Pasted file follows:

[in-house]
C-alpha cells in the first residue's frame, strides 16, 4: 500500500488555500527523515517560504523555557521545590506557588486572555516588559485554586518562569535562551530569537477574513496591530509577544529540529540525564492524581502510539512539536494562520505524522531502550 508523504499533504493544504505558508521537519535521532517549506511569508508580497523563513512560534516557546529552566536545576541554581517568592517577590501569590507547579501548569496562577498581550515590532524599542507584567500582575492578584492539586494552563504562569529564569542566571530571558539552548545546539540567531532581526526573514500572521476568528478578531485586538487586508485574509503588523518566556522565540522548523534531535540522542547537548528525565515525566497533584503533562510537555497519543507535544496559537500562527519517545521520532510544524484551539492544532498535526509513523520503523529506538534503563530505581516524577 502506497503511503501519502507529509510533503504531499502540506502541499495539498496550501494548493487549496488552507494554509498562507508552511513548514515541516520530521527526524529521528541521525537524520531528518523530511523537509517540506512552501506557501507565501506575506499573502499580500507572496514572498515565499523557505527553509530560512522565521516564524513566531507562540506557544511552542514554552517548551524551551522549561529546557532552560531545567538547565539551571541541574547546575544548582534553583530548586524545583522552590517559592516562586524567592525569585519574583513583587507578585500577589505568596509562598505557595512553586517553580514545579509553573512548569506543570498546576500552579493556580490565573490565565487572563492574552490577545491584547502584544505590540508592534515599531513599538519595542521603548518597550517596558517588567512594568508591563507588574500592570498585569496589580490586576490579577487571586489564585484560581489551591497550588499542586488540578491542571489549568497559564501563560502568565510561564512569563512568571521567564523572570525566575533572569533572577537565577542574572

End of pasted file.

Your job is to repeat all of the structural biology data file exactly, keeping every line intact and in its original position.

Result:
[in-house]
C-alpha cells in the first residue's frame, strides 16, 4: 500500500488555500527523515517560504523555557521545590506557588486572555516588559485554586518562569535562551530569537477574513496591530509577544529540529540525564492524581502510539512539536494562520505524522531502550 508523504499533504493544504505558508521537519535521532517549506511569508508580497523563513512560534516557546529552566536545576541554581517568592517577590501569590507547579501548569496562577498581550515590532524599542507584567500582575492578584492539586494552563504562569529564569542566571530571558539552548545546539540567531532581526526573514500572521476568528478578531485586538487586508485574509503588523518566556522565540522548523534531535540522542547537548528525565515525566497533584503533562510537555497519543507535544496559537500562527519517545521520532510544524484551539492544532498535526509513523520503523529506538534503563530505581516524577 502506497503511503501519502507529509510533503504531499502540506502541499495539498496550501494548493487549496488552507494554509498562507508552511513548514515541516520530521527526524529521528541521525537524520531528518523530511523537509517540506512552501506557501507565501506575506499573502499580500507572496514572498515565499523557505527553509530560512522565521516564524513566531507562540506557544511552542514554552517548551524551551522549561529546557532552560531545567538547565539551571541541574547546575544548582534553583530548586524545583522552590517559592516562586524567592525569585519574583513583587507578585500577589505568596509562598505557595512553586517553580514545579509553573512548569506543570498546576500552579493556580490565573490565565487572563492574552490577545491584547502584544505590540508592534515599531513599538519595542521603548518597550517596558517588567512594568508591563507588574500592570498585569496589580490586576490579577487571586489564585484560581489551591497550588499542586488540578491542571489549568497559564501563560502568565510561564512569563512568571521567564523572570525566575533572569533572577537565577542574572